Overdijk, D. A. J., De gewoonte is de beste uitleg van de wet.
VanCaenegemOverdijk20001016 Nr. 10001 ZRG 119 (2002) 48
Overdijk, D. A. J., De gewoonte is de beste uitleg van de wet. Een onderzoek naar de invloed van het Hof van Gelre en Zutphen op de rechtspleging in criminele zaken in het Kwartier van Nijmegen in de zeventiende en achttiende eeuw (= Rechtshistorische Reeks van het Gerard Noodt Instituut 43). Gerard Noodt Institut, Nijmegen 1999. XVI, 436 S., Karte.
This learned and debailed monograph, a doctoral dissertation in the University of Nijmegen, is devoted to criminal law and procedure in the District of Nijmegen in the seventeenth and eighteenth centuries under the impact of the Court of Gelderland and Zutphen (founded in 1543). Overdijk’s research is based essentially on archive material so that his book is an original contribution to the study of the repression of crime in modern times. This is a field where much research is needed, and exhaustive monographs devoted to a limited area are the indispensable tools for an understanding in a wider context. The author writes fluently and places his subject in the main lines of the European development, from the Middle Ages to the Age of the Enlightenment. All the essential procedural topics are analyzed, such as summons, inquest, evidence, rights of the defence, counsel and assistance, torture and appeal, and also, of course, substantive criminal law: imprisonment, the death penalty, mutilation and banishment. Finally the author presents the numerous conflicts of competence among the lower and higher courts involved. It would be hard to imagine a more thorough presentation and discussion of the facts and problems involved. I shall limit myself here to a few topics of particular interest. The author rightly devotes numerous pages to the remand in custody. This is a perennial problem and it is interesting to see how the authorities were trying to limit remand to a reasonable time, but could not prevent such glaring abuse as imprisonment in inhuman circumstances and for an excessive length of time (pp. 87‑93). Equally interesting are the pages devoted to another well known crux, the condemnation in absentia. The courts have always had a great problem on their hands, when they had to deal with a contumax and it was not different in Nijmegen. The situation, briefly, was as follows: contumacia was considered a delict, which meant that the contumax had to pay the costs of the case and that he was no longer allowed to present evidence against the prosecution. This did, however, not automatically mean, that the court would condemn him (one sees here the long‑term effect of the medieval canonical eremodicium) (pp. 134‑147).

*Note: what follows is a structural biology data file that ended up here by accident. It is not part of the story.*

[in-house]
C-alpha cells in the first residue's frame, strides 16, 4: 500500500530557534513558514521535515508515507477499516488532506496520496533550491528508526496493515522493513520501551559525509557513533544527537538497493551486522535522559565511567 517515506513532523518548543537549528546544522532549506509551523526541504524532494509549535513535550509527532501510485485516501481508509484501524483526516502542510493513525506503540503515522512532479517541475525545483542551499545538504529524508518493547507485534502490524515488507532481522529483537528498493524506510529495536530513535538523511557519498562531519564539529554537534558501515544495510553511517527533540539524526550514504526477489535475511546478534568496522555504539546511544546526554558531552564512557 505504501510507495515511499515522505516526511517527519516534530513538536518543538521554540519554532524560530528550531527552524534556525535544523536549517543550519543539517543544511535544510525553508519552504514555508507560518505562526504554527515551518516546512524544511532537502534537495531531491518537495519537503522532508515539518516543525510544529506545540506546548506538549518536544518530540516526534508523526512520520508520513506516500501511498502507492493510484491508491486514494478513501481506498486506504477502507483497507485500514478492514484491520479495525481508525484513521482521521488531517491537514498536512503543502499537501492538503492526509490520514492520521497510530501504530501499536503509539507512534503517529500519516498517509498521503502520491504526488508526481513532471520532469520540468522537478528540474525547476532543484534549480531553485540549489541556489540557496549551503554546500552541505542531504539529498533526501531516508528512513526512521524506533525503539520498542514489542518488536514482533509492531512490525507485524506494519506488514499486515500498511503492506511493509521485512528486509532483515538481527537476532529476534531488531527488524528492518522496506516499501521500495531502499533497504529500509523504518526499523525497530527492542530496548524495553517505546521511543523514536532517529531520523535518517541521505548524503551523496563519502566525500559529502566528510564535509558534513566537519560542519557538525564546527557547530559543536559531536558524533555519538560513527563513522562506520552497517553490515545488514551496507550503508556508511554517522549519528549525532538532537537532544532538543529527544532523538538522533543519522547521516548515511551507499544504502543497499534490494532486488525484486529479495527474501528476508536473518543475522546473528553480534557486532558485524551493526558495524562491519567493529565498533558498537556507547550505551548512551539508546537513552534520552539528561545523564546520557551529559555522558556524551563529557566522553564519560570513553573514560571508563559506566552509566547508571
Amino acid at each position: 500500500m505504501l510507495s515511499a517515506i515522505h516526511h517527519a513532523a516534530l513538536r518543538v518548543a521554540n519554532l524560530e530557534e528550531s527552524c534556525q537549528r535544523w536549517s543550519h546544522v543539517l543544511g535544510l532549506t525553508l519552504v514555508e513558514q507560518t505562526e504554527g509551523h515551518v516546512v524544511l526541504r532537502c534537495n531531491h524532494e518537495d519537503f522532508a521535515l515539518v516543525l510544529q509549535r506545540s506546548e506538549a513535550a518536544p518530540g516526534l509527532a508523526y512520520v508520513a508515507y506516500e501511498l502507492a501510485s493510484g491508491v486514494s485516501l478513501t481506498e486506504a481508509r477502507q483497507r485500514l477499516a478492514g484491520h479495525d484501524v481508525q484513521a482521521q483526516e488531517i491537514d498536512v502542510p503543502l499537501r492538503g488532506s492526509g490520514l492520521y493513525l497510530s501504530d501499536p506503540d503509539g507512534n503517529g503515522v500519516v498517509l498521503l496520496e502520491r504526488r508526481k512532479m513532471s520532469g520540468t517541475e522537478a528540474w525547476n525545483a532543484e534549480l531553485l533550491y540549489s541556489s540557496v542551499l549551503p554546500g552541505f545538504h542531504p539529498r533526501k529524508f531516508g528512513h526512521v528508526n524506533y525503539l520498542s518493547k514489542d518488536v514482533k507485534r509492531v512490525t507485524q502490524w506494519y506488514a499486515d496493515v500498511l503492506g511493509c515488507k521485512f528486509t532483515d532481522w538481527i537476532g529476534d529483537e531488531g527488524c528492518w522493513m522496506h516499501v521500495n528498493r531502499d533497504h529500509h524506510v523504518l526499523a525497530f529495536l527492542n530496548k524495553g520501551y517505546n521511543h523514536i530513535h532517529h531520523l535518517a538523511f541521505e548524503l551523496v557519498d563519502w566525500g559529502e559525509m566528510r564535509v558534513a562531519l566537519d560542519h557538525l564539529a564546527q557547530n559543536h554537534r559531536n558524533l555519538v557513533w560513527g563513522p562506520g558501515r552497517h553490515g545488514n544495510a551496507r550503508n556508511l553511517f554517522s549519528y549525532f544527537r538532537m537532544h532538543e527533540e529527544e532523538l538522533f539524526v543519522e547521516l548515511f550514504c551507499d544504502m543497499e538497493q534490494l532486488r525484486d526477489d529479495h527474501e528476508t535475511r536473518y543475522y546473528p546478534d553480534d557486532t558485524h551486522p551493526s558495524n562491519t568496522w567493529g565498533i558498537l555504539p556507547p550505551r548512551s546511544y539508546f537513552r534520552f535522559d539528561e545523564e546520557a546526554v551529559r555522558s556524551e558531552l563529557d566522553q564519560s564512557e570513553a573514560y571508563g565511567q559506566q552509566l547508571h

We finally draw attention to the chapter on torture, which discusses the conditions for its application, the control by the higher Court, the techniques of torture, some statistical information and the description of the abolition of torture under the influence of the Enlightenment. Various jurists pleaded for „extreme circumspection“ in its use and argued, remarkably enough, that torture went against the learned law. All this meant, that after the torture of Theodore de Weert in 1773, the registers of the Court only mention one more case, from 1775, in which torture was authorized. At the time of the Batavian Revolution torture was officially abolished, because it was inhuman, contrary to natural justice and constituted „a very weak guarantee for the inner conviction of the judge“ (it is interesting, inter alia in the light of John Langbein’s research, to meet the conviction intime here as a justification) (p. 187).
The book contains a collection of documents, summaries in French and German, an extensive bibliography, an index of persons and subjects and a map of the area under study. It also contains, needless to say, introductory chapters on the courts and their officials and on the various types of sources of information.
This is, in short, a fundamental contribution to a most important subject.
Ghent/Gent Raoul C. van Caenegem